This is a big one. Youtube channel Atari Archives usually makes videos that average around 16 minutes in length, with the occasional entry that goes up to twenty or, once in a while, even thirty minutes. Their entry on Atari VCS/2600 Pac-Man, the infamous title that many claim destroyed the video game market in the US in 1983, goes for 38 minutes. (Their side episode on the Bally Astrocade is 48 minutes long, but it covers the history of an entire platform.)
The video’s states a thing that I have long suspected: Atari 2600 Pac-Man did not itself destroy the game console industry. I also don’t think the other prime suspect, Atari E.T., did it.
If you pressed me, I’d think that both may have been contributing factors, but only as part of a larger trend: stores shelves were inundated with a flood of games at the time, as lots of companies jumped heedlessly into the software market. The opportunity created by Activision, which was famously founded by Atari programmers upset by how they were treated there, which established in court that it was legal for competitors to make their own software for a company’s system, was soon taken advantage of by dozens of other outfits. For every Activision and Imagic, however, there were a bevy of Apollos and Froggos, whose mostly terrible games, in that pre-Internet era, looked about as good to a typical buyer.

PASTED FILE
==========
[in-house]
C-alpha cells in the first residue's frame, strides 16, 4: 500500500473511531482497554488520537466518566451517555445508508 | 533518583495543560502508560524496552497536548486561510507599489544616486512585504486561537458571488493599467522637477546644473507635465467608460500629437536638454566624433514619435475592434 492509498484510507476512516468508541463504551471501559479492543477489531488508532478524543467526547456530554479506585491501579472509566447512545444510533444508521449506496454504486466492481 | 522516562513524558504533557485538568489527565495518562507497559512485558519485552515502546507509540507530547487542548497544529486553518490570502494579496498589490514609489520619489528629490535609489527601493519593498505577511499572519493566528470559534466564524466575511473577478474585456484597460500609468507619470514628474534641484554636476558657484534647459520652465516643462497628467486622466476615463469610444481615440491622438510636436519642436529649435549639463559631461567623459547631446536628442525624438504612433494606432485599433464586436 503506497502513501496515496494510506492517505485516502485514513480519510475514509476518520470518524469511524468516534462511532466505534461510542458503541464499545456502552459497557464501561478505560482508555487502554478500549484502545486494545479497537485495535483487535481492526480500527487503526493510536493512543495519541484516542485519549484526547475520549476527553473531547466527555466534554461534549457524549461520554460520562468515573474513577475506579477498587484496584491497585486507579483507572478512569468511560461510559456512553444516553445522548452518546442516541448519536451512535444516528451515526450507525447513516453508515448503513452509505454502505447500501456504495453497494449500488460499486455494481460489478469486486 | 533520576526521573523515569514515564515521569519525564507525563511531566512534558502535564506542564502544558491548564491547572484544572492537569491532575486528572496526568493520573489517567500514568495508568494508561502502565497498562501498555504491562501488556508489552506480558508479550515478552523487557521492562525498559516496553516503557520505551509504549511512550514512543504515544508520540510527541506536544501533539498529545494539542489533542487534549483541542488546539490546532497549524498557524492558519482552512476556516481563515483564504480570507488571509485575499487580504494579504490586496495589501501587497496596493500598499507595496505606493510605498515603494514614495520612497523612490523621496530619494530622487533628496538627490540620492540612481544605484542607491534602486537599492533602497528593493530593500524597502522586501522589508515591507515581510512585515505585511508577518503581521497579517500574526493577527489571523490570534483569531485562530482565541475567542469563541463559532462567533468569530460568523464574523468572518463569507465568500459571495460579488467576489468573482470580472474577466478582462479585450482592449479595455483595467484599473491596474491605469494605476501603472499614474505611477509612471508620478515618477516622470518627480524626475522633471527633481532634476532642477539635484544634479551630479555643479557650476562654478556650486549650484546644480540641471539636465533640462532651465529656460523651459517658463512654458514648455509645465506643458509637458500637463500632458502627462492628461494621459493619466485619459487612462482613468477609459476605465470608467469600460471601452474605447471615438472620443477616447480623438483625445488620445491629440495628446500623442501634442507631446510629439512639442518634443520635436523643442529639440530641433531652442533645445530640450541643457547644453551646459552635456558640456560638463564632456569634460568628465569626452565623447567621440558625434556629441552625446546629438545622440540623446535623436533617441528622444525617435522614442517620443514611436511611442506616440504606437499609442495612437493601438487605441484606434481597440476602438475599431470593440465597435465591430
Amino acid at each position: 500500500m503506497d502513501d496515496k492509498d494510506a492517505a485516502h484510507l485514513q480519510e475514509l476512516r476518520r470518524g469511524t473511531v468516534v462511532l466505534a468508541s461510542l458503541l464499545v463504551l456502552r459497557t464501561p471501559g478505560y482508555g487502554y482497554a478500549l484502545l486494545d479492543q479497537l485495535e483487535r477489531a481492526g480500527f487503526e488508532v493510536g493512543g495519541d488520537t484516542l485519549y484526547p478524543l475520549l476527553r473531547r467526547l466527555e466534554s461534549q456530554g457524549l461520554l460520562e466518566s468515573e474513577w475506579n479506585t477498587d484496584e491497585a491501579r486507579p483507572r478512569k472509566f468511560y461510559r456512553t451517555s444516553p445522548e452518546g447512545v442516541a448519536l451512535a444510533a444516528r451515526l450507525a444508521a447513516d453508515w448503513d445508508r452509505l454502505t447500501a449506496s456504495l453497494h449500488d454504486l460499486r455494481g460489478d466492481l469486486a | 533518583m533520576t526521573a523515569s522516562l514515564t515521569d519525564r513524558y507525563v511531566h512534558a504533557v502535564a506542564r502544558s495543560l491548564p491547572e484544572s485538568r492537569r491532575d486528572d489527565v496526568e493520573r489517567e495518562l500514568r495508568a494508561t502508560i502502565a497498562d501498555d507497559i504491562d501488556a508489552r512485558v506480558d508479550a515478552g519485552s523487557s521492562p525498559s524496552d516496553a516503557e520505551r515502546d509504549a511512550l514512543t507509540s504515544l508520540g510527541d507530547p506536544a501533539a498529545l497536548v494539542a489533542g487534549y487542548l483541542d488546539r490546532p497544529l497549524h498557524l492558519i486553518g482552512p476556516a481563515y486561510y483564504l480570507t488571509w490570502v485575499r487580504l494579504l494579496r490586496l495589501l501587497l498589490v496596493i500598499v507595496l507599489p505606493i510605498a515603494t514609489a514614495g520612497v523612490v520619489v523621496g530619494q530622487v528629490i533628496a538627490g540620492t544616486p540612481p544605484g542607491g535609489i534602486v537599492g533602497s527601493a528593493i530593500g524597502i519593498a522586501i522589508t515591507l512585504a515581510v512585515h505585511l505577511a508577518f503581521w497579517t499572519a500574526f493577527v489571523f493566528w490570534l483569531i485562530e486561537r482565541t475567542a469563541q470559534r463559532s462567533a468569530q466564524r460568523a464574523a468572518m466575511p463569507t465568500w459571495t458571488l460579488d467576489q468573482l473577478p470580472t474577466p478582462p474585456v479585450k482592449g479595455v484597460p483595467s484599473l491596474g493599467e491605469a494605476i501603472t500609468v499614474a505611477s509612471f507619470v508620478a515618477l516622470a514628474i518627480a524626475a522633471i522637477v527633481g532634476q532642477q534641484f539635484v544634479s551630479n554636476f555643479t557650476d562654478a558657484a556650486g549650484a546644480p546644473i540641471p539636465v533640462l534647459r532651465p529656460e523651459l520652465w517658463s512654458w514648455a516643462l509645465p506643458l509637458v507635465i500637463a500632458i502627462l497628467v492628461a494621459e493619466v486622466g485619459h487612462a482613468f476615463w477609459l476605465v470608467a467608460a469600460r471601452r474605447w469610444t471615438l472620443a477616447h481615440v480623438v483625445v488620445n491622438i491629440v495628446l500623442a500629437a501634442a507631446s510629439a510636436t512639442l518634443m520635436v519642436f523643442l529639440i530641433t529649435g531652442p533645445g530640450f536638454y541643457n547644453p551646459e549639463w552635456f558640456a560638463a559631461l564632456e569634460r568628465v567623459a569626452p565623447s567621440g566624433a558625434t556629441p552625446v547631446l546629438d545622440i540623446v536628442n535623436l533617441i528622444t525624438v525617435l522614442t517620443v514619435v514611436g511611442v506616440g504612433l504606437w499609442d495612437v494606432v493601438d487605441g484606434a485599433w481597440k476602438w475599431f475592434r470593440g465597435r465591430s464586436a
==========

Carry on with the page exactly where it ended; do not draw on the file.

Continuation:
Plus, I think there was an element of the bursting of a fad at that time. The success of the Atari 2600 was possibly unsustainable. Even the widely ridiculed VCS port of Pac-Man sold over seven million copies, a sales record that wouldn’t be matched until the middle of the NES’s life.
For more information on the game, and its many other contemporary ports, I refer you to the video.
“We scour the Earth web for indie, retro, and niche gaming news so you don’t have to, drebnar!” – your faithful reporter
Computer issues kept me from filing last week’s report. That is the reason. It is not true that I got so drunk at a Globmas Party that my chemical composition was 50% alcohol. Don’t listen to those rumors! Let us begin.
It’s funny. Corbin Davenport writes an article at How-To Geek titled Atari’s New Gaming Console Isn’t Dead Yet. But it’s URL is: https://www.howtogeek.com/855757/ataris-new-gaming-console-is-dead/ Don’t you love how URL slugs can reveal a piece’s working title? The article itself is more about how it’s mostly dead, so someone call Miracle Max.
Gavin Lane at NintendoLife discusses the upcoming shutdown of the 3DS and WiiU eShops. You haven’t been able to add funds for a while through the stores, although you could still add them using the Switch’s shop then use that money to buy there. The piece mentions that Nintendo has been almost anxious to close the shops, due to poor sales of the WiiU. You’ll still be able to download purchased software… for a while.